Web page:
, identified by many with modern Edom . “Washbasin” (v. 10) is a derogatory term, possibly with a physical reference, since the Petra descends into the territory of Moab Dead Sea. “Throw my shoe” (v. 10), also derogatory, is less clear, possibly indicating a place one would throw filthy items or picturing a servant cleaning up after a master.
The New Combined Psalm
The thrust of Psalm 108 might first be appreciated by noting those aspects of the other psalms that it did not borrow. Neither the overwhelming emphasis of Psalm 57 on the individual nor Psalm 60’s bitterness at God for abandoning His people is included.
The request of Psalm 60 was entirely military, that tone set by the opening verses. In seeking to understand how Psalm 108 differs, Radak suggests that Psalm 60 is immediate, but Psalm 108 deals with the future (perhaps messianic). It seems to me that indeed he identified the basic difference, that is, a difference in time reference, although I differ on what the timing of Psalm 108 is. Psalm 108 is not a contemplation on the end of time, but a reflection of the situation faced by the Jews in exile or first returning from exile―the exact time reference of the preceding psalm, 107. It is also of note that the one enemy who is noted outside the oracle,
(v. 11), was still a living enemy and a severely threatening one to the returnees after the first exile. (The other nations in the oracle, like the tribes, had long since ceased to exist.) Edom
Whereas Psalm 107 is reassurance, Psalm 108 is a prayer. Citing God’s long-term commitment and His oracle, noting his temporary abandonment (the exile, reflected in verse 12), but depending on His transcendent power, the speaker prays for the people’s return with God’s help. Such a circumstance is inappropriate to the radical individualism of the start of Psalm 57 and to the recent military debacle cited in Psalm 60. The reused sections become a new psalm.
It seems evident, however, that the psalmist needed not only a prayer, but the reassurance implicit in use of ancient psalms, perhaps known to his audience. In his reuse of texts, the poet presents the reader with sounds that resonate past glory and are therefore, in the end, both reassurance and prayer.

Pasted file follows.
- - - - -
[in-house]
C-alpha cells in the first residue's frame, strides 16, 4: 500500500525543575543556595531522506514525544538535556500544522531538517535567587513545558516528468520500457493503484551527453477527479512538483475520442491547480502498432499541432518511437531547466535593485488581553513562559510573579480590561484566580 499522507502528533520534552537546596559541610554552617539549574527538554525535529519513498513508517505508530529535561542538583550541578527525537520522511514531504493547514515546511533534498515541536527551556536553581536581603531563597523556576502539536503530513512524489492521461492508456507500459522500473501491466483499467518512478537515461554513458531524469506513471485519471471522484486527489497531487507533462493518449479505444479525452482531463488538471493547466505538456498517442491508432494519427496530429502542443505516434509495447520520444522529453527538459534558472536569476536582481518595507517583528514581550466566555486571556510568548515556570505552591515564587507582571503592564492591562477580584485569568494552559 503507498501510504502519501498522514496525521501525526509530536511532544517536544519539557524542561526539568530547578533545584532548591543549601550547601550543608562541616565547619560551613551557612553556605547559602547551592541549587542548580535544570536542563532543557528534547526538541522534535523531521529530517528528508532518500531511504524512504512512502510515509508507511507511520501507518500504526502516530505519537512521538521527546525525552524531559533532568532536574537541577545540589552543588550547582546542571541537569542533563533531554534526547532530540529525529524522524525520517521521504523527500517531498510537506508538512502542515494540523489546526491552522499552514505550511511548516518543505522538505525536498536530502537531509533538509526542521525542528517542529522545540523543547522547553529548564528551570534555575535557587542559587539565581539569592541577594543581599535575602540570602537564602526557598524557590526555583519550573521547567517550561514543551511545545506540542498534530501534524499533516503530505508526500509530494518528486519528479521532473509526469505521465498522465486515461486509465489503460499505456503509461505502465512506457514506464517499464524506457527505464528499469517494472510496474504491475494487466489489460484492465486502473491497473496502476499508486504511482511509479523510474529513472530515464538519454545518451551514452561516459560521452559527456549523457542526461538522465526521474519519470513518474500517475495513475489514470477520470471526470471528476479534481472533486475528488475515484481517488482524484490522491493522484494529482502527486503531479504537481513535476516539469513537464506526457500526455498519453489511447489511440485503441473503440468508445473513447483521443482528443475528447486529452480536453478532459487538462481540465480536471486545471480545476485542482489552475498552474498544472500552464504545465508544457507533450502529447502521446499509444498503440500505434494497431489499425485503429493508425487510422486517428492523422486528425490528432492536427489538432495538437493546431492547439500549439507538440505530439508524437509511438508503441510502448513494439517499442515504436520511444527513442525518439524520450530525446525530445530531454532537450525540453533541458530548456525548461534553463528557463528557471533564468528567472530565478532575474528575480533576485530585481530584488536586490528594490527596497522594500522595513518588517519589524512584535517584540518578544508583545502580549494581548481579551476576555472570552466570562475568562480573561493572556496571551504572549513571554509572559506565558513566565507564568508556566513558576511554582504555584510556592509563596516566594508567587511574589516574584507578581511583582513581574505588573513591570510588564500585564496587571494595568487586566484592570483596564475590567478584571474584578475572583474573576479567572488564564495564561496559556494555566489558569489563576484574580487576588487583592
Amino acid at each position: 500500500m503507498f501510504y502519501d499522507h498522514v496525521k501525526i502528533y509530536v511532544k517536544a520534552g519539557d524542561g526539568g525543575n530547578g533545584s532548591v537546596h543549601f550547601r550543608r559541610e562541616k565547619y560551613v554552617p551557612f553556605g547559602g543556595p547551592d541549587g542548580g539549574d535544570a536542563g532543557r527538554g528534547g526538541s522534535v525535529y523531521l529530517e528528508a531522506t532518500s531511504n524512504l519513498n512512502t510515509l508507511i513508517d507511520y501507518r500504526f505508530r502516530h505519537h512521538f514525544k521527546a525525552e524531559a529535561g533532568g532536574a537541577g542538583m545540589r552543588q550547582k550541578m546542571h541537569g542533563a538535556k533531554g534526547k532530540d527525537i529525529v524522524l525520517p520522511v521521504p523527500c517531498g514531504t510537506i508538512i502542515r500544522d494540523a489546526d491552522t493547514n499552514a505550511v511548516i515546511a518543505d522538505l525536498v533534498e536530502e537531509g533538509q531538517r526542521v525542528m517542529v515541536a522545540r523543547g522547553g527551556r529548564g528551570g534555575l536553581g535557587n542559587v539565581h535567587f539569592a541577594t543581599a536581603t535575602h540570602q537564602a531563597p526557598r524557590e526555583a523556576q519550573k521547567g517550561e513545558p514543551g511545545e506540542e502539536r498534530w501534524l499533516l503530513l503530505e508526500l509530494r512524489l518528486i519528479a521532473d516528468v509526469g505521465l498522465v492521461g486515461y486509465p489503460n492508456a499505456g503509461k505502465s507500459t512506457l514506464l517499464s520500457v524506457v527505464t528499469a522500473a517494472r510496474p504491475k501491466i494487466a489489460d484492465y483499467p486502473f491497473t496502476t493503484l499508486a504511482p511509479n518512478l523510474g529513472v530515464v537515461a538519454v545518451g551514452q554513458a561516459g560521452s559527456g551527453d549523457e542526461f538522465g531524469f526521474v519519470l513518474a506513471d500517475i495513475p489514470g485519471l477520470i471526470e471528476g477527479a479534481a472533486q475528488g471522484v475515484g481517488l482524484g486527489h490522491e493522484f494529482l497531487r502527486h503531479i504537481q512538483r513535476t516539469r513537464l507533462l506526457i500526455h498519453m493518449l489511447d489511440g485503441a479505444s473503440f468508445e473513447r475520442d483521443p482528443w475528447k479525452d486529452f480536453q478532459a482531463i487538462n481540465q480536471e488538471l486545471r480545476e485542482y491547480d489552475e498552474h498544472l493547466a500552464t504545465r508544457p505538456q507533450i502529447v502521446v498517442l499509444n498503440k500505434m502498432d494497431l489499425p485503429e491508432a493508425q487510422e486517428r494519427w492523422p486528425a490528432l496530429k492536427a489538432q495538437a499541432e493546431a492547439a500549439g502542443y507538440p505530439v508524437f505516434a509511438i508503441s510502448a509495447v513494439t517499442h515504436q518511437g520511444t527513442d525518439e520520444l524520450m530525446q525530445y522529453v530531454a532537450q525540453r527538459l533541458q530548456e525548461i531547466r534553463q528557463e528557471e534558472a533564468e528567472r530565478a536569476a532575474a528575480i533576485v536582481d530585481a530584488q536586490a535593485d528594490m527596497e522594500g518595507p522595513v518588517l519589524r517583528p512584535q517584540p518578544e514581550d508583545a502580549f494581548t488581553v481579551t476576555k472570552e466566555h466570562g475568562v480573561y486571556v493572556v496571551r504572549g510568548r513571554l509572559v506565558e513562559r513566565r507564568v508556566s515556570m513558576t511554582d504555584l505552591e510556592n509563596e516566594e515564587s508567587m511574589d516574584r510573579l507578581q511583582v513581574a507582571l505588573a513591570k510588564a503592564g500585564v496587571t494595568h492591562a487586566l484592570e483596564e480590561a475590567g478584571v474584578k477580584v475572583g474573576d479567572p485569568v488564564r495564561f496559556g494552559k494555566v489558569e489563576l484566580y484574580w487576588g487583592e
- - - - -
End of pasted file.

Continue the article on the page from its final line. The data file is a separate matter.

* * * * * *
As reluctant as I am to add a word of comparison, it nevertheless seems to be called for. Both Psalms 57 and 60 are complex and challenging literarily. In choosing to combine these two sections and in deciding not to revise them in light of one another (there are no literary usages that span the two sections), the psalmist may have gained new relevance, but he lost a certain degree of the outstanding poetic quality of his two sources.
The author of these essays is Rabbi
Benjamin Segal, former president of the Schechter Institute of Jewish Studies in and author of The Song of Songs: A Woman in Love ( Jerusalem : Jerusalem Gefen, 2009). This material is copyright by the author, and may not be reproduced. If you are interested in using the texts for study groups, please be in direct contact with the author, at firstname.lastname@example.org.
(א) שִׁיר מִזְמוֹר לְדָוִד:
(ב) נָכוֹן לִבִּי אֱלֹהִים אָשִׁירָה וַאֲזַמְּרָה אַף כְּבוֹדִי:
(ג) עוּרָה הַנֵּבֶל וְכִנּוֹר אָעִירָה שָּׁחַר:
(ד) אוֹדְךָ בָעַמִּים יְהֹוָה וַאֲזַמֶּרְךָ בַּלְאֻמִּים:
(ה) כִּי גָדוֹל מֵעַל שָׁמַיִם חַסְדֶּךָ וְעַד שְׁחָקִים אֲמִתֶּךָ:
(ו) רוּמָה עַל שָׁמַיִם אֱלֹהִים וְעַל כָּל הָאָרֶץ כְּבוֹדֶךָ:
(ז) לְמַעַן יֵחָלְצוּן יְדִידֶיךָ הוֹשִׁיעָה יְמִינְךָ וַעֲנֵנִי:
(ח) אֱלֹהִים דִּבֶּר בְּקָדְשׁוֹ אֶעֱלֹזָה אֲחַלְּקָה שְׁכֶם וְעֵמֶק סֻכּוֹת אֲמַדֵּד:
(ט) לִי גִלְעָד לִי מְנַשֶּׁה וְאֶפְרַיִם מָעוֹז רֹאשִׁי יְהוּדָה מְחֹקְקִי:
(י) מוֹאָב סִיר רַחְצִי עַל אֱדוֹם אַשְׁלִיךְ נַעֲלִי עֲלֵי פְלֶשֶׁת אֶתְרוֹעָע:
(יא) מִי יֹבִלֵנִי עִיר מִבְצָר מִי נָחַנִי עַד אֱדוֹם:
(יב) הֲלֹא אֱלֹהִים זְנַחְתָּנוּ וְלֹא תֵצֵא אֱלֹהִים בְּצִבְאֹתֵינוּ:
(יג) הָבָה לָּנוּ עֶזְרָת מִצָּר וְשָׁוְא תְּשׁוּעַת אָדָם:
(יד) בֵּאלֹהִים נַעֲשֶׂה חָיִל וְהוּא יָבוּס צָרֵינוּ: